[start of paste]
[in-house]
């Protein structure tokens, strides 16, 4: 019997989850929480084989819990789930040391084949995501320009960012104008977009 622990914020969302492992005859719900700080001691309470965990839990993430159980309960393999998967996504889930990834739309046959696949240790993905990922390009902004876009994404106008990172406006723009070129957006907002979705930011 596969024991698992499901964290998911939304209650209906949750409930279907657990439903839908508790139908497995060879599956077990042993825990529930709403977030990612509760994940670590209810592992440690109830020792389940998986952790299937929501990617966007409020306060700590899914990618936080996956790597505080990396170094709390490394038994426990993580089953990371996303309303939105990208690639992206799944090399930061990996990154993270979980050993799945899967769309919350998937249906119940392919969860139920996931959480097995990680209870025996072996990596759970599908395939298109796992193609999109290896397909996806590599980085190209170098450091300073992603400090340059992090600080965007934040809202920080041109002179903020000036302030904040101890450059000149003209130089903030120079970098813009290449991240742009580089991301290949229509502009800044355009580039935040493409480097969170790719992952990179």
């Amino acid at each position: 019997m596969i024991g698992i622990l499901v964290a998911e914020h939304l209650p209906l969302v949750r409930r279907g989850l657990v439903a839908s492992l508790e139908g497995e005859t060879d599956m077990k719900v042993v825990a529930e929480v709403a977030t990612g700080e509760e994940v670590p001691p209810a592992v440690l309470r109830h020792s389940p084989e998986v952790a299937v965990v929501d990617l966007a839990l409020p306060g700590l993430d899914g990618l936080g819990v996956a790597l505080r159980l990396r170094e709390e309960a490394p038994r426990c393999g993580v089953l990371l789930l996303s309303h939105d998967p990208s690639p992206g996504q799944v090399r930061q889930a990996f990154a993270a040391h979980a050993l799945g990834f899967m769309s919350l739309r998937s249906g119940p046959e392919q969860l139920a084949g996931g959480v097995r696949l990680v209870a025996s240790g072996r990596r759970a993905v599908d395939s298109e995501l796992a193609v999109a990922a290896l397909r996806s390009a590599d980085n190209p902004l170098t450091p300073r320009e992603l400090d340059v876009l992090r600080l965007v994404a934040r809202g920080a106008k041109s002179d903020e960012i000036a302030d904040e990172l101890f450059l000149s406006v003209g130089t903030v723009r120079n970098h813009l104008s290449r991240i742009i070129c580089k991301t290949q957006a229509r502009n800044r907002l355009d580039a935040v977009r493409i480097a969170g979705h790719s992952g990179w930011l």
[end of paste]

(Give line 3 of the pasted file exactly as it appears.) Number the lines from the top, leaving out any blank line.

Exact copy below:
């Amino acid at each position: 019997m596969i024991g698992i622990l499901v964290a998911e914020h939304l209650p209906l969302v949750r409930r279907g989850l657990v439903a839908s492992l508790e139908g497995e005859t060879d599956m077990k719900v042993v825990a529930e929480v709403a977030t990612g700080e509760e994940v670590p001691p209810a592992v440690l309470r109830h020792s389940p084989e998986v952790a299937v965990v929501d990617l966007a839990l409020p306060g700590l993430d899914g990618l936080g819990v996956a790597l505080r159980l990396r170094e709390e309960a490394p038994r426990c393999g993580v089953l990371l789930l996303s309303h939105d998967p990208s690639p992206g996504q799944v090399r930061q889930a990996f990154a993270a040391h979980a050993l799945g990834f899967m769309s919350l739309r998937s249906g119940p046959e392919q969860l139920a084949g996931g959480v097995r696949l990680v209870a025996s240790g072996r990596r759970a993905v599908d395939s298109e995501l796992a193609v999109a990922a290896l397909r996806s390009a590599d980085n190209p902004l170098t450091p300073r320009e992603l400090d340059v876009l992090r600080l965007v994404a934040r809202g920080a106008k041109s002179d903020e960012i000036a302030d904040e990172l101890f450059l000149s406006v003209g130089t903030v723009r120079n970098h813009l104008s290449r991240i742009i070129c580089k991301t290949q957006a229509r502009n800044r907002l355009d580039a935040v977009r493409i480097a969170g979705h790719s992952g990179w930011l």